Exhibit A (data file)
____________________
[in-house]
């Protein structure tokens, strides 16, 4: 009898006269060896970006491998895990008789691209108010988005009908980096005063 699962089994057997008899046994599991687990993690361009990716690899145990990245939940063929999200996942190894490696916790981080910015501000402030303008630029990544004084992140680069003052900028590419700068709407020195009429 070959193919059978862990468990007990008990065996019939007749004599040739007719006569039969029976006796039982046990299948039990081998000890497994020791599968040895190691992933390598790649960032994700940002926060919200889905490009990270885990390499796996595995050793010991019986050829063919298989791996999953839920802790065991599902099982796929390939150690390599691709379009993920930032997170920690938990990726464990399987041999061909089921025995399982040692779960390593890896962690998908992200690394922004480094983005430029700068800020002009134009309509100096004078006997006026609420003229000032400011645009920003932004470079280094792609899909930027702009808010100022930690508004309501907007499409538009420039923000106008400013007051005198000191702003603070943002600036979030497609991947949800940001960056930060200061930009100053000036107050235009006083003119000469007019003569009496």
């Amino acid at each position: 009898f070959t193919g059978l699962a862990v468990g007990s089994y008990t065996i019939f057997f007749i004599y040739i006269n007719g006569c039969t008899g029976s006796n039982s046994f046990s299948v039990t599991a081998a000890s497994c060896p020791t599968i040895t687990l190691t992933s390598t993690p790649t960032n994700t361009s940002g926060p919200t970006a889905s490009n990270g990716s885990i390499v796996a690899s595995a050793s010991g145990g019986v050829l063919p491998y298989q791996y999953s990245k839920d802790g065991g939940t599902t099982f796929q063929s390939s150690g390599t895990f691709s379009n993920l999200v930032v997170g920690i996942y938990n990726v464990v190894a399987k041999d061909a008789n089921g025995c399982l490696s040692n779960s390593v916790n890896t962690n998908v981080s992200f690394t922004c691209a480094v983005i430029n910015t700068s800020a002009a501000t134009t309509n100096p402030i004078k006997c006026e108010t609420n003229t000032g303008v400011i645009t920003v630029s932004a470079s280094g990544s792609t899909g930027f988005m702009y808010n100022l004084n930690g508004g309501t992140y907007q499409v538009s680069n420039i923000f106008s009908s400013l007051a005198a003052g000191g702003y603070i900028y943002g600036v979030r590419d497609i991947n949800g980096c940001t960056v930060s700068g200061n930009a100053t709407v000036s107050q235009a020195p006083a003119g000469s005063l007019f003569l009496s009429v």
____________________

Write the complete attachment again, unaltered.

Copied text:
[in-house]
């Protein structure tokens, strides 16, 4: 009898006269060896970006491998895990008789691209108010988005009908980096005063 699962089994057997008899046994599991687990993690361009990716690899145990990245939940063929999200996942190894490696916790981080910015501000402030303008630029990544004084992140680069003052900028590419700068709407020195009429 070959193919059978862990468990007990008990065996019939007749004599040739007719006569039969029976006796039982046990299948039990081998000890497994020791599968040895190691992933390598790649960032994700940002926060919200889905490009990270885990390499796996595995050793010991019986050829063919298989791996999953839920802790065991599902099982796929390939150690390599691709379009993920930032997170920690938990990726464990399987041999061909089921025995399982040692779960390593890896962690998908992200690394922004480094983005430029700068800020002009134009309509100096004078006997006026609420003229000032400011645009920003932004470079280094792609899909930027702009808010100022930690508004309501907007499409538009420039923000106008400013007051005198000191702003603070943002600036979030497609991947949800940001960056930060200061930009100053000036107050235009006083003119000469007019003569009496």
């Amino acid at each position: 009898f070959t193919g059978l699962a862990v468990g007990s089994y008990t065996i019939f057997f007749i004599y040739i006269n007719g006569c039969t008899g029976s006796n039982s046994f046990s299948v039990t599991a081998a000890s497994c060896p020791t599968i040895t687990l190691t992933s390598t993690p790649t960032n994700t361009s940002g926060p919200t970006a889905s490009n990270g990716s885990i390499v796996a690899s595995a050793s010991g145990g019986v050829l063919p491998y298989q791996y999953s990245k839920d802790g065991g939940t599902t099982f796929q063929s390939s150690g390599t895990f691709s379009n993920l999200v930032v997170g920690i996942y938990n990726v464990v190894a399987k041999d061909a008789n089921g025995c399982l490696s040692n779960s390593v916790n890896t962690n998908v981080s992200f690394t922004c691209a480094v983005i430029n910015t700068s800020a002009a501000t134009t309509n100096p402030i004078k006997c006026e108010t609420n003229t000032g303008v400011i645009t920003v630029s932004a470079s280094g990544s792609t899909g930027f988005m702009y808010n100022l004084n930690g508004g309501t992140y907007q499409v538009s680069n420039i923000f106008s009908s400013l007051a005198a003052g000191g702003y603070i900028y943002g600036v979030r590419d497609i991947n949800g980096c940001t960056v930060s700068g200061n930009a100053t709407v000036s107050q235009a020195p006083a003119g000469s005063l007019f003569l009496s009429v």